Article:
Lanterns: The Best of Us All! Remembering Our Fallen Heroes on Memorial Day

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The Best of Us All! Remembering Our Fallen Heroes on Memorial Day

The patriot's blood is the seed of freedom's tree -Thomas Campbell

 

1,196,554. This is the number of lives that have been given in combat to secure our freedom. All gave some.  Some gave all!  1,196,554 men and women made the ultimate sacrifice in service to our country, and on this Memorial Day, we pay respect and honor them.  Our men and women in uniform represent the best of us all!  

Those of us who have never served can never fully appreciate the sacrifice given by those who wear the uniform, especially those who serve during times of war.  In fact, today most Americans live their lives with little regard to the soldiers who have paid the price for our liberty with their lives.  

Imagine, these young men, some only 18 years old, writing their wills as they faced battle after battle.  I will never forget watching Band of Brothers with my dad.  In one particular episode, a young man was frozen with fear in his foxhole. Lieutenant Speirs stopped and looked at the poor soldier and said, “The only hope that you have is to accept the fact that you’re already dead.  The sooner you accept that the sooner you’ll be able to function as a soldier…”  Take a minute and let that sink in.  Most of these men and women willingly faced battle and looked death in the eye.  These heroes rushed headlong into battle knowing that the odds were against them, but were willing to die for the freedom we all currently enjoy.

Estimated WarTime U.S. Military Deaths

Their sacrifices have provided us with freedoms that many people take for granted.  Today, we can go to the church, synagogue, mosque, or temple to worship without fear of oppression.  We have the freedom to criticize our politicians without fear of imprisonment. Citizens have the right to “bear arms,” and every four years we have a “peaceful revolution,” because "We the People" cast our votes to choose our elected leaders.  These freedoms are made possible by those who laid down their lives.

I’m lucky that I live in a town that honors the fallen every year on Memorial Day.  There is a small Memorial Day Parade.   Tombstones of those killed in war are decorated with flags, and Taps is played at each of the graveyards to honor those “extinguished lights.”   Finally, the honor guard fires a three-round final salute in remembrance of these heroes.  I hope that if your community has a Memorial Day celebration, that you’ll take the time to get involved, and if not, be the person to organize one.  It’s a small price for us to pay, to honor those who have paid the ultimate price.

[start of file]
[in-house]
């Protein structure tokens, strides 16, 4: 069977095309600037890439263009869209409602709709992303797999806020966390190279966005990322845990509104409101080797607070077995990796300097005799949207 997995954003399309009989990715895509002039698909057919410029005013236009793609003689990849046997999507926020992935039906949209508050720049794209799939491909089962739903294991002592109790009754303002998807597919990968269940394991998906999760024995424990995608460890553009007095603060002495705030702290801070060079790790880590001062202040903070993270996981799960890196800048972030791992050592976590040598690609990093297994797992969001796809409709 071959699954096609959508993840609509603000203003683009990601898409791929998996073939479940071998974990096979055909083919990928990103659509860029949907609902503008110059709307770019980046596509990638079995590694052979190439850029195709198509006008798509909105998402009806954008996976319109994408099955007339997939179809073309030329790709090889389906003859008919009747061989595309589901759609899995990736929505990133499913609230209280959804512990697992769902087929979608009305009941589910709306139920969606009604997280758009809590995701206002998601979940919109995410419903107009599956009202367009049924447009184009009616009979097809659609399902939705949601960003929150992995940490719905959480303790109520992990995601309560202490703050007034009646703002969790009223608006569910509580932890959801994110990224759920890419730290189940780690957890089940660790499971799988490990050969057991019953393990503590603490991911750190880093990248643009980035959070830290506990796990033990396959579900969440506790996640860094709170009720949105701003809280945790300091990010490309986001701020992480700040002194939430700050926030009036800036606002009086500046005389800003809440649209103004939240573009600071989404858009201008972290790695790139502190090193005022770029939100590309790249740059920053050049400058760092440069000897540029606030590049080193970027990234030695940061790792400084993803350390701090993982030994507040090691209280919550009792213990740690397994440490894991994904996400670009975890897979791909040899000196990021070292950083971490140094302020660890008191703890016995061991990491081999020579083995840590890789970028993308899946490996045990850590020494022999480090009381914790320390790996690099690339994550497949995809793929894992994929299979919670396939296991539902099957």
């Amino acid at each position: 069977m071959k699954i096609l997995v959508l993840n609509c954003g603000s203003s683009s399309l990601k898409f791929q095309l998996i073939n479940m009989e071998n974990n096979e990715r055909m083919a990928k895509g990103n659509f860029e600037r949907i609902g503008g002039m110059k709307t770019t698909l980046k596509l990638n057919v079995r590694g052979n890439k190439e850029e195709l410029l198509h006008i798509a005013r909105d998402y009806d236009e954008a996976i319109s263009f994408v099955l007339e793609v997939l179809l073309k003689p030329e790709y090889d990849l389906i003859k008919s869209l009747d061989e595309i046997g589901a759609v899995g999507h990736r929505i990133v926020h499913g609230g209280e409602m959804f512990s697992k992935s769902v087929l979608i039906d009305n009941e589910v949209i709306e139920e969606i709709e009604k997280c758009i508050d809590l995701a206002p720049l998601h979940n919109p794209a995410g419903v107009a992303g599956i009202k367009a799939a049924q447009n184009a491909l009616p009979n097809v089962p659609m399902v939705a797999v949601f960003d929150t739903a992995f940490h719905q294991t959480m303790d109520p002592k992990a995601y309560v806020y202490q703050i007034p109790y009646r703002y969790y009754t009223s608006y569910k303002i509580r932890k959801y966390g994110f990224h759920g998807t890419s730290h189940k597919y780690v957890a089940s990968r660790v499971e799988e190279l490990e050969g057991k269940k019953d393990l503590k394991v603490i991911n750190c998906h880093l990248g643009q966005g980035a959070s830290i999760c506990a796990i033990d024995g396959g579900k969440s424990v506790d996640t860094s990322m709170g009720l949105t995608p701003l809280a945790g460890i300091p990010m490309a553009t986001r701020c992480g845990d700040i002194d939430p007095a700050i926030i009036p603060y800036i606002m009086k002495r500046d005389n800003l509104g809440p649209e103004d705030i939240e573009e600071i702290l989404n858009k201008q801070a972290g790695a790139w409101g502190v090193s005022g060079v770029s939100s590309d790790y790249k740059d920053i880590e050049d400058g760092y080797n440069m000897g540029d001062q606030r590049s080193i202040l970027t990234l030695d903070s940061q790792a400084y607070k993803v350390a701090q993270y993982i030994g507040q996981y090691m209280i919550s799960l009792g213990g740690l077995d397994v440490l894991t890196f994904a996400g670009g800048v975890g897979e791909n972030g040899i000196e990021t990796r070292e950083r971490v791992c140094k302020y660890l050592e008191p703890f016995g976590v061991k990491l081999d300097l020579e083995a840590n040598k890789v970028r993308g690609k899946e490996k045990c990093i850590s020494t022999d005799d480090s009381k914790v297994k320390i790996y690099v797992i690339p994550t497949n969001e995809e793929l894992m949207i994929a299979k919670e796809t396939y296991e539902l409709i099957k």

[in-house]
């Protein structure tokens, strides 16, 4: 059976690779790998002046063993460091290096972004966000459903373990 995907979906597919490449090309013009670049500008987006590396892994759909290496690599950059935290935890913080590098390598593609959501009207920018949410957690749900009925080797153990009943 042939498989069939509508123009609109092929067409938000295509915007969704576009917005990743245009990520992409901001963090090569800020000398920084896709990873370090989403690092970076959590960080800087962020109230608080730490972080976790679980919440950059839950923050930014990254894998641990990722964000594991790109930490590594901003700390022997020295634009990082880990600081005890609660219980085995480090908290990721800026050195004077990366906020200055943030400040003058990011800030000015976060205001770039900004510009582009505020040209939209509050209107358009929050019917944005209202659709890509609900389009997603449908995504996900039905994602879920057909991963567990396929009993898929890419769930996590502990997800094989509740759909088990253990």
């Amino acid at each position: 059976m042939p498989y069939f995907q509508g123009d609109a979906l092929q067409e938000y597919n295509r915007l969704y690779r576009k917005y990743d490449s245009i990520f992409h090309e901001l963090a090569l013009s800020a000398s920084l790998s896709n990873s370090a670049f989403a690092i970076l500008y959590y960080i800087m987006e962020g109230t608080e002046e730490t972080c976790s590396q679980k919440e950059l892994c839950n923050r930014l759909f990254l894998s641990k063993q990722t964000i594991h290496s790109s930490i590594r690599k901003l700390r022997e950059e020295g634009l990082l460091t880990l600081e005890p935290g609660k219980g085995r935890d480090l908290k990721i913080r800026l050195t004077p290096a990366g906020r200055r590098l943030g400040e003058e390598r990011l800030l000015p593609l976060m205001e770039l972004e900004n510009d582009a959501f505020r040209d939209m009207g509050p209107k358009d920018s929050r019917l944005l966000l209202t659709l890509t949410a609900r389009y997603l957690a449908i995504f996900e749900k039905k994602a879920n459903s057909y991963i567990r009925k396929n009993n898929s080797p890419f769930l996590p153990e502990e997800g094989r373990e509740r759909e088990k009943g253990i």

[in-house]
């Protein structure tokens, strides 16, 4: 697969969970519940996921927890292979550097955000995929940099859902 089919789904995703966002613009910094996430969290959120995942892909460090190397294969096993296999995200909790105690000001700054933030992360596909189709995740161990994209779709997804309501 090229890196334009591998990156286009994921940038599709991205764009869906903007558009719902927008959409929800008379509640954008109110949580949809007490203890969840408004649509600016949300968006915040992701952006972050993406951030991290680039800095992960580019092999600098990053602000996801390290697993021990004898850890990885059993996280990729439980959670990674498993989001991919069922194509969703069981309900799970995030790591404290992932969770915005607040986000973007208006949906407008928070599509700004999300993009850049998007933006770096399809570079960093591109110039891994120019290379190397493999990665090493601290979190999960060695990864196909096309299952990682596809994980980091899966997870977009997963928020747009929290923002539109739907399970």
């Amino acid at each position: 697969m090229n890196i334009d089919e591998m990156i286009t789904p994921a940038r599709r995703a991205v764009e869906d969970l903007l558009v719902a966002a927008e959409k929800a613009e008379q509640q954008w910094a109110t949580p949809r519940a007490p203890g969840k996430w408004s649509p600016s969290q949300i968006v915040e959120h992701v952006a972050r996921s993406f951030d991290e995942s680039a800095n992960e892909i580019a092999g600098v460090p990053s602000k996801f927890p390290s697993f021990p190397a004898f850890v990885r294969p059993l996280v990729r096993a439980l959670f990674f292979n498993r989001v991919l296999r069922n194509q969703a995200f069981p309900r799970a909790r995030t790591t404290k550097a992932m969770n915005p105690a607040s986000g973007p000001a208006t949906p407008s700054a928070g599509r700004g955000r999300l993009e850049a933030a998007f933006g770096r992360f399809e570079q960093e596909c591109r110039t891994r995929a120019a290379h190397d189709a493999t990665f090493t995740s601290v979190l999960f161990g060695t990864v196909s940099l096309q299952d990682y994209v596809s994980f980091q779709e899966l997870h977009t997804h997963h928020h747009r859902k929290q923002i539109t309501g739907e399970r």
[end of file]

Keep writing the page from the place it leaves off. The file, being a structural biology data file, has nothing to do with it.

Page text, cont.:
In the Gettysburg Address, Abraham Lincoln stated:

But, in a larger sense, we can not dedicate -- we can not consecrate -- we can not hallow -- this ground. The brave men, living and dead, who struggled here, have consecrated it, far above our poor power to add or detract. The world will little note, nor long remember what we say here, but it can never forget what they did here. It is for us the living, rather, to be dedicated here to the unfinished work which they who fought here have thus far so nobly advanced. It is rather for us to be here dedicated to the great task remaining before us -- that from these honored dead we take increased devotion to that cause for which they gave the last full measure of devotion -- that we here highly resolve that these dead shall not have died in vain -- that this nation, under God, shall have a new birth of freedom -- and that government of the people, by the people, for the people, shall not perish from the earth.

Many will celebrate this day with friends and family, but please remember that there are currently men and women in harm’s way, and say a prayer for their safety.  As we move forward, let’s honor our fallen heroes by holding our elected officials accountable for their actions, and pressure them to honor their commitments and uphold the Constitution and freedom these men and women paid for with their lives.

Written by Heather Bryant

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